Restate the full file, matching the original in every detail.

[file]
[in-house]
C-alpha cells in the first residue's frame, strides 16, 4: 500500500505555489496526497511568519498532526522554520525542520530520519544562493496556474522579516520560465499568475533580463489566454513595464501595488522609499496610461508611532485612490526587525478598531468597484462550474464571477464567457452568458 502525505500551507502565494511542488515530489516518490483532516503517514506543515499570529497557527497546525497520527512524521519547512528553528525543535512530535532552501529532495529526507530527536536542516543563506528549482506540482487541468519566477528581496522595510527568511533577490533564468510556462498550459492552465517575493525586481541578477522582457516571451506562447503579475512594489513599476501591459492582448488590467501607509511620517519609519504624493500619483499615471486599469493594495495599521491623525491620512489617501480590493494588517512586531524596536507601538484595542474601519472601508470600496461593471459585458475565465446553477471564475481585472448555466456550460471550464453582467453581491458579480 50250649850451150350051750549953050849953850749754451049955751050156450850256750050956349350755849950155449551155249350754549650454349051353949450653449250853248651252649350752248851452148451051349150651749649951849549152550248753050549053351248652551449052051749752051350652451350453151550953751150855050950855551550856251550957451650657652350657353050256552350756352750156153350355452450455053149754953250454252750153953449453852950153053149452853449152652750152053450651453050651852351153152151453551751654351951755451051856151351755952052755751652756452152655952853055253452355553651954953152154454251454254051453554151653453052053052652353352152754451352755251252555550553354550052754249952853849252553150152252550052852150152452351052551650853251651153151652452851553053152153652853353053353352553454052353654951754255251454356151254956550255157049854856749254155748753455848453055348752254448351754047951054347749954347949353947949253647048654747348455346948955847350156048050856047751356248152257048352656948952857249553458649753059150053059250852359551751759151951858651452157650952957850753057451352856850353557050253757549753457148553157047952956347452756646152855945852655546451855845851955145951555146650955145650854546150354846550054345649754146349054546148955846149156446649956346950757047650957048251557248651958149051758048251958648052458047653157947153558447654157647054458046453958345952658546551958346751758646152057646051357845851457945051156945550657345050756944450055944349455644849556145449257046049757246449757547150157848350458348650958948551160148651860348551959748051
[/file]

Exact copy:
[in-house]
C-alpha cells in the first residue's frame, strides 16, 4: 500500500505555489496526497511568519498532526522554520525542520530520519544562493496556474522579516520560465499568475533580463489566454513595464501595488522609499496610461508611532485612490526587525478598531468597484462550474464571477464567457452568458 502525505500551507502565494511542488515530489516518490483532516503517514506543515499570529497557527497546525497520527512524521519547512528553528525543535512530535532552501529532495529526507530527536536542516543563506528549482506540482487541468519566477528581496522595510527568511533577490533564468510556462498550459492552465517575493525586481541578477522582457516571451506562447503579475512594489513599476501591459492582448488590467501607509511620517519609519504624493500619483499615471486599469493594495495599521491623525491620512489617501480590493494588517512586531524596536507601538484595542474601519472601508470600496461593471459585458475565465446553477471564475481585472448555466456550460471550464453582467453581491458579480 50250649850451150350051750549953050849953850749754451049955751050156450850256750050956349350755849950155449551155249350754549650454349051353949450653449250853248651252649350752248851452148451051349150651749649951849549152550248753050549053351248652551449052051749752051350652451350453151550953751150855050950855551550856251550957451650657652350657353050256552350756352750156153350355452450455053149754953250454252750153953449453852950153053149452853449152652750152053450651453050651852351153152151453551751654351951755451051856151351755952052755751652756452152655952853055253452355553651954953152154454251454254051453554151653453052053052652353352152754451352755251252555550553354550052754249952853849252553150152252550052852150152452351052551650853251651153151652452851553053152153652853353053353352553454052353654951754255251454356151254956550255157049854856749254155748753455848453055348752254448351754047951054347749954347949353947949253647048654747348455346948955847350156048050856047751356248152257048352656948952857249553458649753059150053059250852359551751759151951858651452157650952957850753057451352856850353557050253757549753457148553157047952956347452756646152855945852655546451855845851955145951555146650955145650854546150354846550054345649754146349054546148955846149156446649956346950757047650957048251557248651958149051758048251958648052458047653157947153558447654157647054458046453958345952658546551958346751758646152057646051357845851457945051156945550657345050756944450055944349455644849556145449257046049757246449757547150157848350458348650958948551160148651860348551959748051